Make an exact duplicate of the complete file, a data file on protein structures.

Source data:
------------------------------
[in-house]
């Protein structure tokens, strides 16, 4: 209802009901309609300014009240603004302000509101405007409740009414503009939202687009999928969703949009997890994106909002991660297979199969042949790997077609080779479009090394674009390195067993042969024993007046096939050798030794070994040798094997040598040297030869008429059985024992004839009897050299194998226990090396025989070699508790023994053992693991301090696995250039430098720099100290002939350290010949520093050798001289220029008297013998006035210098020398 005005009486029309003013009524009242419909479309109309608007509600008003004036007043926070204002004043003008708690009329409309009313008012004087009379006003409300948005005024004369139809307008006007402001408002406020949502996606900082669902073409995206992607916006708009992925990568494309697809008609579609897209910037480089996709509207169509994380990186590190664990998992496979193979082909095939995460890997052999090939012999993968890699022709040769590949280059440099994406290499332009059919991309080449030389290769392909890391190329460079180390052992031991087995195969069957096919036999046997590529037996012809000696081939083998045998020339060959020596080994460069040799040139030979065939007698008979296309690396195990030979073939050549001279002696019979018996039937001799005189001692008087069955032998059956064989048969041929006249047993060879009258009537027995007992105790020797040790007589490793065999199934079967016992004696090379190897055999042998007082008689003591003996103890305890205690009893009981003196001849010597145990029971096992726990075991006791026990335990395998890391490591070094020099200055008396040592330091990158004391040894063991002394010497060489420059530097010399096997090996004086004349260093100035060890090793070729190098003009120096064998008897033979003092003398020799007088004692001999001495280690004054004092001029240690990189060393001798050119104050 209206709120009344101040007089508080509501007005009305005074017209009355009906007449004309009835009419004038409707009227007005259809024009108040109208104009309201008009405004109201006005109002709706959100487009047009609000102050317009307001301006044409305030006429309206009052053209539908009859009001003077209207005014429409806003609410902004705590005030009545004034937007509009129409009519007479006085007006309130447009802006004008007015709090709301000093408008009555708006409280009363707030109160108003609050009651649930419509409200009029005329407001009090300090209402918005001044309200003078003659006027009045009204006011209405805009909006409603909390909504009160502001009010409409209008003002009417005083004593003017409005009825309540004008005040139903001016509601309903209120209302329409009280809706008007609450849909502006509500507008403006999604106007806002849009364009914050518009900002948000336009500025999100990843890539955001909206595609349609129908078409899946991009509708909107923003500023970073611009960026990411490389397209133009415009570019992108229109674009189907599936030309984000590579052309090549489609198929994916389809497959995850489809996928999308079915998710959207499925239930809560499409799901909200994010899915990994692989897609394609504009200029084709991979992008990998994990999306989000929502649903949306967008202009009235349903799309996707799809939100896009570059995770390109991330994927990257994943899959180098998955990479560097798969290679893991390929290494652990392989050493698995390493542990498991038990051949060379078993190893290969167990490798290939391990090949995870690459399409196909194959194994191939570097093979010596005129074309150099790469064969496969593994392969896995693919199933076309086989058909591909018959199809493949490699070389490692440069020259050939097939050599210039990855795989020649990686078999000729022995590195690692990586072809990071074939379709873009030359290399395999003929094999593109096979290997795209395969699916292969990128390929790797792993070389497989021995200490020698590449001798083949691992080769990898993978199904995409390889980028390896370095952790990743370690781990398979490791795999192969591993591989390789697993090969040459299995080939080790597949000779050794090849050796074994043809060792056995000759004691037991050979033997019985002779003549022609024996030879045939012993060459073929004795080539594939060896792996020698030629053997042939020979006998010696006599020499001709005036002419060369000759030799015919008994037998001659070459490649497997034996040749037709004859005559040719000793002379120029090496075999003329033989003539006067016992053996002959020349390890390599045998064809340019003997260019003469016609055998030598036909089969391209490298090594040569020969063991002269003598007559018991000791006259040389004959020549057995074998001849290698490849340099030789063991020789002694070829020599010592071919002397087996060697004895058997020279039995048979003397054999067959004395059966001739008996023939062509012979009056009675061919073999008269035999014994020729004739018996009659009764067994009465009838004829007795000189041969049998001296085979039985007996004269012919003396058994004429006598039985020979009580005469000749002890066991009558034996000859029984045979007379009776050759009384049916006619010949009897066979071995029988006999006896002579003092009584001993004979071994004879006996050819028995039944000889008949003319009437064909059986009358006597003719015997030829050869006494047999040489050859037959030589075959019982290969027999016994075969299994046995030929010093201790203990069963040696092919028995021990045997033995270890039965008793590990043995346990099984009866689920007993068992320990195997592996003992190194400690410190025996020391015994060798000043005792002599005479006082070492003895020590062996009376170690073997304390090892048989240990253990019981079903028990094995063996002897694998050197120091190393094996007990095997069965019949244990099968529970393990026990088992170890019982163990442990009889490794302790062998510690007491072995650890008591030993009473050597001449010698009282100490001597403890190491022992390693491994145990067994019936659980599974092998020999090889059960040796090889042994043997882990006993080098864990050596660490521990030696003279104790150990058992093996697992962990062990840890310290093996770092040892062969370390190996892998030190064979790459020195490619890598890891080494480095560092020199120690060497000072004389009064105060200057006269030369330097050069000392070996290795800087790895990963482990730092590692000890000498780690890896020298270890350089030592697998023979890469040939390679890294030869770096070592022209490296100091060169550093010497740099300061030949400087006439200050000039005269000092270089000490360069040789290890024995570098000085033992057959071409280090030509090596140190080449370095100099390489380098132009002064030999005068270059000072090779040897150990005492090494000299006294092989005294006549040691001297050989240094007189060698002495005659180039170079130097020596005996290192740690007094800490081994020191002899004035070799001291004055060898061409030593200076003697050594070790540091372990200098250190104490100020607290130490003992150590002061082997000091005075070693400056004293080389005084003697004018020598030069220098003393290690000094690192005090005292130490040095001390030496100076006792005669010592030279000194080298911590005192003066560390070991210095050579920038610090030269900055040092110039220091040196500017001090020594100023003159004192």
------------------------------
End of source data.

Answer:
[in-house]
């Protein structure tokens, strides 16, 4: 209802009901309609300014009240603004302000509101405007409740009414503009939202687009999928969703949009997890994106909002991660297979199969042949790997077609080779479009090394674009390195067993042969024993007046096939050798030794070994040798094997040598040297030869008429059985024992004839009897050299194998226990090396025989070699508790023994053992693991301090696995250039430098720099100290002939350290010949520093050798001289220029008297013998006035210098020398 005005009486029309003013009524009242419909479309109309608007509600008003004036007043926070204002004043003008708690009329409309009313008012004087009379006003409300948005005024004369139809307008006007402001408002406020949502996606900082669902073409995206992607916006708009992925990568494309697809008609579609897209910037480089996709509207169509994380990186590190664990998992496979193979082909095939995460890997052999090939012999993968890699022709040769590949280059440099994406290499332009059919991309080449030389290769392909890391190329460079180390052992031991087995195969069957096919036999046997590529037996012809000696081939083998045998020339060959020596080994460069040799040139030979065939007698008979296309690396195990030979073939050549001279002696019979018996039937001799005189001692008087069955032998059956064989048969041929006249047993060879009258009537027995007992105790020797040790007589490793065999199934079967016992004696090379190897055999042998007082008689003591003996103890305890205690009893009981003196001849010597145990029971096992726990075991006791026990335990395998890391490591070094020099200055008396040592330091990158004391040894063991002394010497060489420059530097010399096997090996004086004349260093100035060890090793070729190098003009120096064998008897033979003092003398020799007088004692001999001495280690004054004092001029240690990189060393001798050119104050 209206709120009344101040007089508080509501007005009305005074017209009355009906007449004309009835009419004038409707009227007005259809024009108040109208104009309201008009405004109201006005109002709706959100487009047009609000102050317009307001301006044409305030006429309206009052053209539908009859009001003077209207005014429409806003609410902004705590005030009545004034937007509009129409009519007479006085007006309130447009802006004008007015709090709301000093408008009555708006409280009363707030109160108003609050009651649930419509409200009029005329407001009090300090209402918005001044309200003078003659006027009045009204006011209405805009909006409603909390909504009160502001009010409409209008003002009417005083004593003017409005009825309540004008005040139903001016509601309903209120209302329409009280809706008007609450849909502006509500507008403006999604106007806002849009364009914050518009900002948000336009500025999100990843890539955001909206595609349609129908078409899946991009509708909107923003500023970073611009960026990411490389397209133009415009570019992108229109674009189907599936030309984000590579052309090549489609198929994916389809497959995850489809996928999308079915998710959207499925239930809560499409799901909200994010899915990994692989897609394609504009200029084709991979992008990998994990999306989000929502649903949306967008202009009235349903799309996707799809939100896009570059995770390109991330994927990257994943899959180098998955990479560097798969290679893991390929290494652990392989050493698995390493542990498991038990051949060379078993190893290969167990490798290939391990090949995870690459399409196909194959194994191939570097093979010596005129074309150099790469064969496969593994392969896995693919199933076309086989058909591909018959199809493949490699070389490692440069020259050939097939050599210039990855795989020649990686078999000729022995590195690692990586072809990071074939379709873009030359290399395999003929094999593109096979290997795209395969699916292969990128390929790797792993070389497989021995200490020698590449001798083949691992080769990898993978199904995409390889980028390896370095952790990743370690781990398979490791795999192969591993591989390789697993090969040459299995080939080790597949000779050794090849050796074994043809060792056995000759004691037991050979033997019985002779003549022609024996030879045939012993060459073929004795080539594939060896792996020698030629053997042939020979006998010696006599020499001709005036002419060369000759030799015919008994037998001659070459490649497997034996040749037709004859005559040719000793002379120029090496075999003329033989003539006067016992053996002959020349390890390599045998064809340019003997260019003469016609055998030598036909089969391209490298090594040569020969063991002269003598007559018991000791006259040389004959020549057995074998001849290698490849340099030789063991020789002694070829020599010592071919002397087996060697004895058997020279039995048979003397054999067959004395059966001739008996023939062509012979009056009675061919073999008269035999014994020729004739018996009659009764067994009465009838004829007795000189041969049998001296085979039985007996004269012919003396058994004429006598039985020979009580005469000749002890066991009558034996000859029984045979007379009776050759009384049916006619010949009897066979071995029988006999006896002579003092009584001993004979071994004879006996050819028995039944000889008949003319009437064909059986009358006597003719015997030829050869006494047999040489050859037959030589075959019982290969027999016994075969299994046995030929010093201790203990069963040696092919028995021990045997033995270890039965008793590990043995346990099984009866689920007993068992320990195997592996003992190194400690410190025996020391015994060798000043005792002599005479006082070492003895020590062996009376170690073997304390090892048989240990253990019981079903028990094995063996002897694998050197120091190393094996007990095997069965019949244990099968529970393990026990088992170890019982163990442990009889490794302790062998510690007491072995650890008591030993009473050597001449010698009282100490001597403890190491022992390693491994145990067994019936659980599974092998020999090889059960040796090889042994043997882990006993080098864990050596660490521990030696003279104790150990058992093996697992962990062990840890310290093996770092040892062969370390190996892998030190064979790459020195490619890598890891080494480095560092020199120690060497000072004389009064105060200057006269030369330097050069000392070996290795800087790895990963482990730092590692000890000498780690890896020298270890350089030592697998023979890469040939390679890294030869770096070592022209490296100091060169550093010497740099300061030949400087006439200050000039005269000092270089000490360069040789290890024995570098000085033992057959071409280090030509090596140190080449370095100099390489380098132009002064030999005068270059000072090779040897150990005492090494000299006294092989005294006549040691001297050989240094007189060698002495005659180039170079130097020596005996290192740690007094800490081994020191002899004035070799001291004055060898061409030593200076003697050594070790540091372990200098250190104490100020607290130490003992150590002061082997000091005075070693400056004293080389005084003697004018020598030069220098003393290690000094690192005090005292130490040095001390030496100076006792005669010592030279000194080298911590005192003066560390070991210095050579920038610090030269900055040092110039220091040196500017001090020594100023003159004192």